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War With Iran: America Could Go to War If We Don't Let UN Inspectors Do Their Jobs

Inspectors from the United Nations International Atomic Energy Agency (IAEA) are attending talks on the Iranian nuclear program in Tehran Thursday, but it remains unclear whether the government will grant them access to the Parchin military complex long suspected to be a center of nuclear weapons research, reported Reuters on Thursday.    

Remember 2003, when UN inspectors were forced to leave Iraq in the prelude to a war that turned out to be over nothing? Those Iraqi WMDs never showed up.

Iran is almost unanimously agreed to be taking advances towards the construction of a nuclear weapon. The IAEA recently released documents hinting that Iranian scientists are planning a device three times the strength of the Hiroshima weapon.

It remains unclear how far along they are to developing such a weapon, however. The document released was later revealed to be scientifically inaccurate. The Bulletin of Atomic Scientists criticized the report as a “massive error” which was “either slipshod analysis or an amateurish hoax,” explaining that the graphs released were comparable to graduate student work.

Only Iranian scientists, engineers, and political leaders know how close they are to a completed nuclear bomb. Despite this, on Monday Israeli leader Benjamin Netanyahu said that the Iranian nuclear program would have to be “confronted by 2013.”

One cannot reiterate enough how similar this is to the buildup before the war in Iraq. Political pressure for war built up faster than the logical case for it. Despite assurances that they existed, precisely zero weapons of mass destruction were ever found in Iraq.

With tensions in the Middle East dangerously high, any solution to the Iranian nuclear crisis needs to be conducted with an extreme amount of caution. Unfortunately, Netanyahu has continued with a militant focus on Iran. The Atlantic reported in early November that as early as 2010, Netanyahu had decided on a course of action to bomb Iranian nuclear facilities, but was unable to convince key military leaders that the operation was feasible or desirable.

The international community, and in particular the United States and Israel, needs to let the UN inspectors do their job and do anything possible to facilitate their ability to investigate the Iranian nuclear program.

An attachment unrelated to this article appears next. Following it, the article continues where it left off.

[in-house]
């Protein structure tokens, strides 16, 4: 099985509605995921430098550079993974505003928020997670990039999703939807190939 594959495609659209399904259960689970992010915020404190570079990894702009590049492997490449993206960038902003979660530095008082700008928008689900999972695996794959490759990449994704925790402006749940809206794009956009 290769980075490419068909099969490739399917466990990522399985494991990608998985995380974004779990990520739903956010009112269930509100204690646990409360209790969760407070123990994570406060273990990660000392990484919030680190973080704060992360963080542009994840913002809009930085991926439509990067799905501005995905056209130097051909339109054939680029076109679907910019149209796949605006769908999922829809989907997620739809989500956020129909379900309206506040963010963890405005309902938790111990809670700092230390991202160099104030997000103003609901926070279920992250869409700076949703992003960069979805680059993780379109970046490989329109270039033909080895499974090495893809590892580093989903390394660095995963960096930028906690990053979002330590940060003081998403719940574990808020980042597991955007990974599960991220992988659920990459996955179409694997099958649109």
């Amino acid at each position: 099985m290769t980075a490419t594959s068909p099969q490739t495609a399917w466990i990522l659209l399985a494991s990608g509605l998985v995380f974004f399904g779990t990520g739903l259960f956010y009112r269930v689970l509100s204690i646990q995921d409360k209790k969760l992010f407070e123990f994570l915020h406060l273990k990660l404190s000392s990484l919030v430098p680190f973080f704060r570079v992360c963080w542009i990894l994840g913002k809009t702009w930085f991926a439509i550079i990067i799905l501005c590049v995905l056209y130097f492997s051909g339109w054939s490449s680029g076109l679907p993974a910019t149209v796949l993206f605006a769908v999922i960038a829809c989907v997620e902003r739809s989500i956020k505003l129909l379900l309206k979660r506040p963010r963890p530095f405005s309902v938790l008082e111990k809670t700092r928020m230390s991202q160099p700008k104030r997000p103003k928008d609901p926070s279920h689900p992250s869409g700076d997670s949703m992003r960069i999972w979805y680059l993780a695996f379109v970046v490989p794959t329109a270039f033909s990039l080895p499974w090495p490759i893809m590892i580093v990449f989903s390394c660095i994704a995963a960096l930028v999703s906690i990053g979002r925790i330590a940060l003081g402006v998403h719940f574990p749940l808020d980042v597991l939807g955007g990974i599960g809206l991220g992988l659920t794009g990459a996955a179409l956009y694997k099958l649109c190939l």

The Parchin facility reportedly has been used by Iran to test explosive devices related to its nuclear weapons programme. The Institute for Science and International Security (ISIS) released statements on Wednesday indicating that serious reconstruction work has been done after major modifications to the base, hinting that the Iranian government is attempting to conceal research performed there. “Notable are further changes to the two major buildings at the site which appear to have been covered with white or grey roofing,” helping constitute a new security perimeter around the site, ISIS said.

None of this, though, is anywhere near a smoking gun. Security analysts still lack data crucial to assessing the threat Iran’s research poses to regional and international stability. Other than intelligence agents (who we can’t trust, alleges the Christian Science Monitor), international inspectors are the only persons able to provide that information

UN weapons inspectors have previously been peeved when their work was interrupted previously to the outbreak of conflict. In 2004, two top officials, inspector Hans Blix and former IAEA director Mohamed ElBaradei, criticized the Bush administration for going to war before their investigation into the alleged Iraqi nuclear program was complete. "We learned from Iraq that an inspection takes time, that we should be patient, that an inspection can, in fact, work,” ElBaradei said.

Without that time and patience, we might see the debacle in Iraq repeat itself in Iran. We cannot take military action in Iran, or allow Israel to do so, without absolute certainty that it is necessary to prevent the development of a functional nuclear device.

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